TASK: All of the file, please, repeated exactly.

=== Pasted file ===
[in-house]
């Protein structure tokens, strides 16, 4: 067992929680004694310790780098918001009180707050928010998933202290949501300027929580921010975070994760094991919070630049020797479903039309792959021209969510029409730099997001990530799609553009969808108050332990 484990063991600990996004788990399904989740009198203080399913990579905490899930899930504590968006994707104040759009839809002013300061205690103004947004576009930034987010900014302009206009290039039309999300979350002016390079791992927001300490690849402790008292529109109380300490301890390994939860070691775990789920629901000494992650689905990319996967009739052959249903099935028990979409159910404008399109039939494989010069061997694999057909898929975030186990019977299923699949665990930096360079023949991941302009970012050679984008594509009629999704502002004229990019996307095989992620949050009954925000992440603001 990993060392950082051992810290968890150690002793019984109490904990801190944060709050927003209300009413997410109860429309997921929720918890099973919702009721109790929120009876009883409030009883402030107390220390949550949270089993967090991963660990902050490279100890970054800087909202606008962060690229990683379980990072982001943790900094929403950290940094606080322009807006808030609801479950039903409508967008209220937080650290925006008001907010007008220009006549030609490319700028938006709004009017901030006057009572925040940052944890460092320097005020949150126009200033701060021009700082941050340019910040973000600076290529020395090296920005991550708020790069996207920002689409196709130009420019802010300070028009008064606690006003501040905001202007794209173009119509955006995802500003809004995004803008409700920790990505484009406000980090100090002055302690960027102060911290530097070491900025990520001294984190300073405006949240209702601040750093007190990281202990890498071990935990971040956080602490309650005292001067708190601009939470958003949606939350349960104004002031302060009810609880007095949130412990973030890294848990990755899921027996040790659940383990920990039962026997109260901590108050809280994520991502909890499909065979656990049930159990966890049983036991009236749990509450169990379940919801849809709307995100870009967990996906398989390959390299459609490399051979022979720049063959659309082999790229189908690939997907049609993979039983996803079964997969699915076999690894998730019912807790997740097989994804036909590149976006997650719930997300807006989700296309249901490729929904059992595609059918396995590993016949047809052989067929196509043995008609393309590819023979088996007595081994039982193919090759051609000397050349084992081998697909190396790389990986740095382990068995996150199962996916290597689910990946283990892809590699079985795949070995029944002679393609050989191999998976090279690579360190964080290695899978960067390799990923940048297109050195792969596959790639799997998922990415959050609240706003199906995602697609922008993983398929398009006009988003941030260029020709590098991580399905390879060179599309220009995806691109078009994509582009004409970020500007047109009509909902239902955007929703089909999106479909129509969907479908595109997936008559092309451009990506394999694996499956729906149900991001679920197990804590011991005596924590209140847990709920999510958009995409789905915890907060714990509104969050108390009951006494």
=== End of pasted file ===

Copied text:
[in-house]
């Protein structure tokens, strides 16, 4: 067992929680004694310790780098918001009180707050928010998933202290949501300027929580921010975070994760094991919070630049020797479903039309792959021209969510029409730099997001990530799609553009969808108050332990 484990063991600990996004788990399904989740009198203080399913990579905490899930899930504590968006994707104040759009839809002013300061205690103004947004576009930034987010900014302009206009290039039309999300979350002016390079791992927001300490690849402790008292529109109380300490301890390994939860070691775990789920629901000494992650689905990319996967009739052959249903099935028990979409159910404008399109039939494989010069061997694999057909898929975030186990019977299923699949665990930096360079023949991941302009970012050679984008594509009629999704502002004229990019996307095989992620949050009954925000992440603001 990993060392950082051992810290968890150690002793019984109490904990801190944060709050927003209300009413997410109860429309997921929720918890099973919702009721109790929120009876009883409030009883402030107390220390949550949270089993967090991963660990902050490279100890970054800087909202606008962060690229990683379980990072982001943790900094929403950290940094606080322009807006808030609801479950039903409508967008209220937080650290925006008001907010007008220009006549030609490319700028938006709004009017901030006057009572925040940052944890460092320097005020949150126009200033701060021009700082941050340019910040973000600076290529020395090296920005991550708020790069996207920002689409196709130009420019802010300070028009008064606690006003501040905001202007794209173009119509955006995802500003809004995004803008409700920790990505484009406000980090100090002055302690960027102060911290530097070491900025990520001294984190300073405006949240209702601040750093007190990281202990890498071990935990971040956080602490309650005292001067708190601009939470958003949606939350349960104004002031302060009810609880007095949130412990973030890294848990990755899921027996040790659940383990920990039962026997109260901590108050809280994520991502909890499909065979656990049930159990966890049983036991009236749990509450169990379940919801849809709307995100870009967990996906398989390959390299459609490399051979022979720049063959659309082999790229189908690939997907049609993979039983996803079964997969699915076999690894998730019912807790997740097989994804036909590149976006997650719930997300807006989700296309249901490729929904059992595609059918396995590993016949047809052989067929196509043995008609393309590819023979088996007595081994039982193919090759051609000397050349084992081998697909190396790389990986740095382990068995996150199962996916290597689910990946283990892809590699079985795949070995029944002679393609050989191999998976090279690579360190964080290695899978960067390799990923940048297109050195792969596959790639799997998922990415959050609240706003199906995602697609922008993983398929398009006009988003941030260029020709590098991580399905390879060179599309220009995806691109078009994509582009004409970020500007047109009509909902239902955007929703089909999106479909129509969907479908595109997936008559092309451009990506394999694996499956729906149900991001679920197990804590011991005596924590209140847990709920999510958009995409789905915890907060714990509104969050108390009951006494």